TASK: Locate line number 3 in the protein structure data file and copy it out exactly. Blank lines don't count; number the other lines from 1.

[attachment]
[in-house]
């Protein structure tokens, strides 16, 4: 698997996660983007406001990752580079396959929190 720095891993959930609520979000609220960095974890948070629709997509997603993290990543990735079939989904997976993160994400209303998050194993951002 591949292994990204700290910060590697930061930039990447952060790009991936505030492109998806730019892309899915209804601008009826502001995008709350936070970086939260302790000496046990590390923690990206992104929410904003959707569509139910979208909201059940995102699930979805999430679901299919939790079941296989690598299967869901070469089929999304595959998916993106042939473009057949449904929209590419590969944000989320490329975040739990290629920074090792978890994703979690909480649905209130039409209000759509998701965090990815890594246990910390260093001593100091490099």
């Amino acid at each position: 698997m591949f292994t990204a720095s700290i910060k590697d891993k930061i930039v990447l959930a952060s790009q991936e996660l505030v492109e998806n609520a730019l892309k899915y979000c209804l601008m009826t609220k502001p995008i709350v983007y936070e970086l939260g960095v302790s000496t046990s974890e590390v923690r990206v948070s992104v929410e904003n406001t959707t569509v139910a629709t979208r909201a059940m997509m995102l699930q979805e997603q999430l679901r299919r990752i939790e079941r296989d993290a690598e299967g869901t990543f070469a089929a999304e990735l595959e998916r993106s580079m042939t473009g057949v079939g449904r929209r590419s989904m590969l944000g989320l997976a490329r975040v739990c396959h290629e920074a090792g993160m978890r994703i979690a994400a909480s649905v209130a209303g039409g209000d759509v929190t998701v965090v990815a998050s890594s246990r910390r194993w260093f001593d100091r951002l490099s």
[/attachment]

């Amino acid at each position: 698997m591949f292994t990204a720095s700290i910060k590697d891993k930061i930039v990447l959930a952060s790009q991936e996660l505030v492109e998806n609520a730019l892309k899915y979000c209804l601008m009826t609220k502001p995008i709350v983007y936070e970086l939260g960095v302790s000496t046990s974890e590390v923690r990206v948070s992104v929410e904003n406001t959707t569509v139910a629709t979208r909201a059940m997509m995102l699930q979805e997603q999430l679901r299919r990752i939790e079941r296989d993290a690598e299967g869901t990543f070469a089929a999304e990735l595959e998916r993106s580079m042939t473009g057949v079939g449904r929209r590419s989904m590969l944000g989320l997976a490329r975040v739990c396959h290629e920074a090792g993160m978890r994703i979690a994400a909480s649905v209130a209303g039409g209000d759509v929190t998701v965090v990815a998050s890594s246990r910390r194993w260093f001593d100091r951002l490099s």